Thank you for visiting nature.com. You are using a browser version with limited support for CSS. To obtain
the best experience, we recommend you use a more up to date browser (or turn off compatibility mode in
Internet Explorer). In the meantime, to ensure continued support, we are displaying the site without styles
Mental health is often excluded from discussions of the health impacts of climate change. In this collection we feature pieces that explore different ways in which climate change can impact mental health across different levels of inquiry, from the individual to population level, and different groups that may be impacted, including those with particularly strong ties to the natural environment like the Canadian Inuit and Australian Wheatbelt farmers, those with pre-existing risk factors, the general public, and climate scientists.
The health impacts of climate change are being increasingly recognized, but mental health is often excluded from this discussion. In this issue we feature a collection of articles on climate change and mental health that highlight important directions for future research.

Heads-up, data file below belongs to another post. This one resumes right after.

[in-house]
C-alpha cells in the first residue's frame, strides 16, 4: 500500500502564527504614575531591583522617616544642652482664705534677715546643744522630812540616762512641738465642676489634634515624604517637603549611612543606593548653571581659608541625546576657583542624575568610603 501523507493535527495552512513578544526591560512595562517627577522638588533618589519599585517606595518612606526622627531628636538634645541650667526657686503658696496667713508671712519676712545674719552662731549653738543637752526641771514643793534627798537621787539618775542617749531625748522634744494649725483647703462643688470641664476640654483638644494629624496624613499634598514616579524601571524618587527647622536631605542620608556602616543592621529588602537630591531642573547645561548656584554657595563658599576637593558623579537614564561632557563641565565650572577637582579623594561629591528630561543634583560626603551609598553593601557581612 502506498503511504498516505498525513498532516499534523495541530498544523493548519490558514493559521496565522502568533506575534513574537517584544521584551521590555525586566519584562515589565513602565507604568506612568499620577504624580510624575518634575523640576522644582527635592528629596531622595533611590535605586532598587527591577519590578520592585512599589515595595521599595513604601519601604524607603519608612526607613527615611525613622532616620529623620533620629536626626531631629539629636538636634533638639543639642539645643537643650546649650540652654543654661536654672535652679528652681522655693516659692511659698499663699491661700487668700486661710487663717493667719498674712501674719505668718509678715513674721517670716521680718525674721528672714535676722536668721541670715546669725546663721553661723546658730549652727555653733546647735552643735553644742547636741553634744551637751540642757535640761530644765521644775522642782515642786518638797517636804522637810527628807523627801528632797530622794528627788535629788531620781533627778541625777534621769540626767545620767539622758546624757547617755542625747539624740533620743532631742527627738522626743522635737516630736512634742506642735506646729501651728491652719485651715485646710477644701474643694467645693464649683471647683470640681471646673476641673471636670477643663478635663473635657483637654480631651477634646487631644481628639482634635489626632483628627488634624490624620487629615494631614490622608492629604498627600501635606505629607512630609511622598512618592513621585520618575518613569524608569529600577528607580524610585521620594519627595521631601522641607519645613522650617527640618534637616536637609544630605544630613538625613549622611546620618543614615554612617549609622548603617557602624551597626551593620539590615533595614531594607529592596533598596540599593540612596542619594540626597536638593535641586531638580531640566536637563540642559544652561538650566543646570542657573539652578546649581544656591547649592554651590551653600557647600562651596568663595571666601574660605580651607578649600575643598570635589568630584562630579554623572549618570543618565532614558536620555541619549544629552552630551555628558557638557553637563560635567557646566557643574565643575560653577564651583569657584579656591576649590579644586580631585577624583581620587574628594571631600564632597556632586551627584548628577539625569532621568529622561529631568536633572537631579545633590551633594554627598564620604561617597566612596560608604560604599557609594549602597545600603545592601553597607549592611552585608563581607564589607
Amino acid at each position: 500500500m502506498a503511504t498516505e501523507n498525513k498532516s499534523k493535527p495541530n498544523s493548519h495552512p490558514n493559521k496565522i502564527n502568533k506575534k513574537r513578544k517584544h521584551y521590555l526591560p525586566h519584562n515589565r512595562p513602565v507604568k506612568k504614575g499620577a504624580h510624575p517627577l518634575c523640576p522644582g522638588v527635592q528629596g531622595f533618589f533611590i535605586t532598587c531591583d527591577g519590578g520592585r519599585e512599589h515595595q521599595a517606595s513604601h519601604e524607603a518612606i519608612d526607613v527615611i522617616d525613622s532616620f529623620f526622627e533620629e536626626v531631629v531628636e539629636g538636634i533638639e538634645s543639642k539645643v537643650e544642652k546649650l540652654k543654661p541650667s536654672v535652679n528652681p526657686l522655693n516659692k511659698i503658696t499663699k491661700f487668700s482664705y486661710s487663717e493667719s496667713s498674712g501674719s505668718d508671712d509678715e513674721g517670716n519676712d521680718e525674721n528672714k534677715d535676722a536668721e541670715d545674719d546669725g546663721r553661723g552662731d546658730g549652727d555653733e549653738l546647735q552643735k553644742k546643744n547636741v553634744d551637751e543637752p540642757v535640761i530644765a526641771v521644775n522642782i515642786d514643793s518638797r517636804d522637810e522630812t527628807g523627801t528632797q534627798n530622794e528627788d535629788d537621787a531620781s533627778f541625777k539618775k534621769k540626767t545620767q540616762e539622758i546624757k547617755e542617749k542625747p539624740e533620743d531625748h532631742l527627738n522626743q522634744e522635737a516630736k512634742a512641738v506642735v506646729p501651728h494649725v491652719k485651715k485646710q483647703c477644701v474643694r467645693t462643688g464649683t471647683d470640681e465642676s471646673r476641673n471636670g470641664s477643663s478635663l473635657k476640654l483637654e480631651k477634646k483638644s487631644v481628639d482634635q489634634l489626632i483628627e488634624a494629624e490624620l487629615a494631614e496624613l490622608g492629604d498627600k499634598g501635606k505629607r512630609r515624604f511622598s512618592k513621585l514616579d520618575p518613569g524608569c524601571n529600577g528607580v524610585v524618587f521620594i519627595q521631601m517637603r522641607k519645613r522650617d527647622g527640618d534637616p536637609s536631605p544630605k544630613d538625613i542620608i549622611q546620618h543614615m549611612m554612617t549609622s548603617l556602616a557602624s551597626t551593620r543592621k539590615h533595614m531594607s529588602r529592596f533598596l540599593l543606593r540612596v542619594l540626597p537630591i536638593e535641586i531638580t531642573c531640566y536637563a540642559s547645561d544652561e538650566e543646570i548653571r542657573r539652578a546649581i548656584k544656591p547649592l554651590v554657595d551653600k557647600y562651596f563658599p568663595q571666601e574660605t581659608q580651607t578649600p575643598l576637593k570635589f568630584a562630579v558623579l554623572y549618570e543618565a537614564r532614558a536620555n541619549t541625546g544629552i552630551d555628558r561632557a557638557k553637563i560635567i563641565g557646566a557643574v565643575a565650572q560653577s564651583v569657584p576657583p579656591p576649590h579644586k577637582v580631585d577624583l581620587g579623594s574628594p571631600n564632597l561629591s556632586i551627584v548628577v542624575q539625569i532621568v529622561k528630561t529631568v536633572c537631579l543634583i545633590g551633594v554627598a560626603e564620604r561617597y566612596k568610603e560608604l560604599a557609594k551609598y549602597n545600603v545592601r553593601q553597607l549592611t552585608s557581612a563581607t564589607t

Awareness of the threats to mental health posed by climate change leads to questions about the potential impacts on climate scientists because they are immersed in depressing information and may face apathy, denial and even hostility from others. But they also have sources of resilience.
Climate change has a gradual influence on landscapes and ecosystems that may lead to feelings of loss for those with close ties to the natural environment. This Perspective describes existing research on ecological grief and outlines directions for future inquiry.
This Perspective reviews the literature on climate change and mental health, and advocates for a systems approach, which considers the complex set of interacting distal, intermediate and proximate factors that influence mental health risk, in future research.